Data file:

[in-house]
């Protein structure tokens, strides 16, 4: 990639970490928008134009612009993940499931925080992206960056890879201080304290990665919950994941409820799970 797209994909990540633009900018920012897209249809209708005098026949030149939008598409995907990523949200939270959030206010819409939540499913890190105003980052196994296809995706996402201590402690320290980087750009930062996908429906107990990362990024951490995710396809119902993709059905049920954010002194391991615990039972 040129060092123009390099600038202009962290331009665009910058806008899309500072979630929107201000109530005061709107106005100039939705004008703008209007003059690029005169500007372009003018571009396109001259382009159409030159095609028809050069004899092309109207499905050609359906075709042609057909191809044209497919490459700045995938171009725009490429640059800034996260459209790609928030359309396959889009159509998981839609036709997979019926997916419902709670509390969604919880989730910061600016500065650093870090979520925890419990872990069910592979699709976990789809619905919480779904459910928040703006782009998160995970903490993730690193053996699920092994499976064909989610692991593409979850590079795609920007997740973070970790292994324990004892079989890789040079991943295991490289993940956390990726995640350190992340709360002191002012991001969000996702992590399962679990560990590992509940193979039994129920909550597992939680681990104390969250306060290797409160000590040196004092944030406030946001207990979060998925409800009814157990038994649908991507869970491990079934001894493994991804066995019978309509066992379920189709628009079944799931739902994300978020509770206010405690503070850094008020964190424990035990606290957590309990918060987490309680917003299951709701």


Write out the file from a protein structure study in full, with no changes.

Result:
[in-house]
């Protein structure tokens, strides 16, 4: 990639970490928008134009612009993940499931925080992206960056890879201080304290990665919950994941409820799970 797209994909990540633009900018920012897209249809209708005098026949030149939008598409995907990523949200939270959030206010819409939540499913890190105003980052196994296809995706996402201590402690320290980087750009930062996908429906107990990362990024951490995710396809119902993709059905049920954010002194391991615990039972 040129060092123009390099600038202009962290331009665009910058806008899309500072979630929107201000109530005061709107106005100039939705004008703008209007003059690029005169500007372009003018571009396109001259382009159409030159095609028809050069004899092309109207499905050609359906075709042609057909191809044209497919490459700045995938171009725009490429640059800034996260459209790609928030359309396959889009159509998981839609036709997979019926997916419902709670509390969604919880989730910061600016500065650093870090979520925890419990872990069910592979699709976990789809619905919480779904459910928040703006782009998160995970903490993730690193053996699920092994499976064909989610692991593409979850590079795609920007997740973070970790292994324990004892079989890789040079991943295991490289993940956390990726995640350190992340709360002191002012991001969000996702992590399962679990560990590992509940193979039994129920909550597992939680681990104390969250306060290797409160000590040196004092944030406030946001207990979060998925409800009814157990038994649908991507869970491990079934001894493994991804066995019978309509066992379920189709628009079944799931739902994300978020509770206010405690503070850094008020964190424990035990606290957590309990918060987490309680917003299951709701």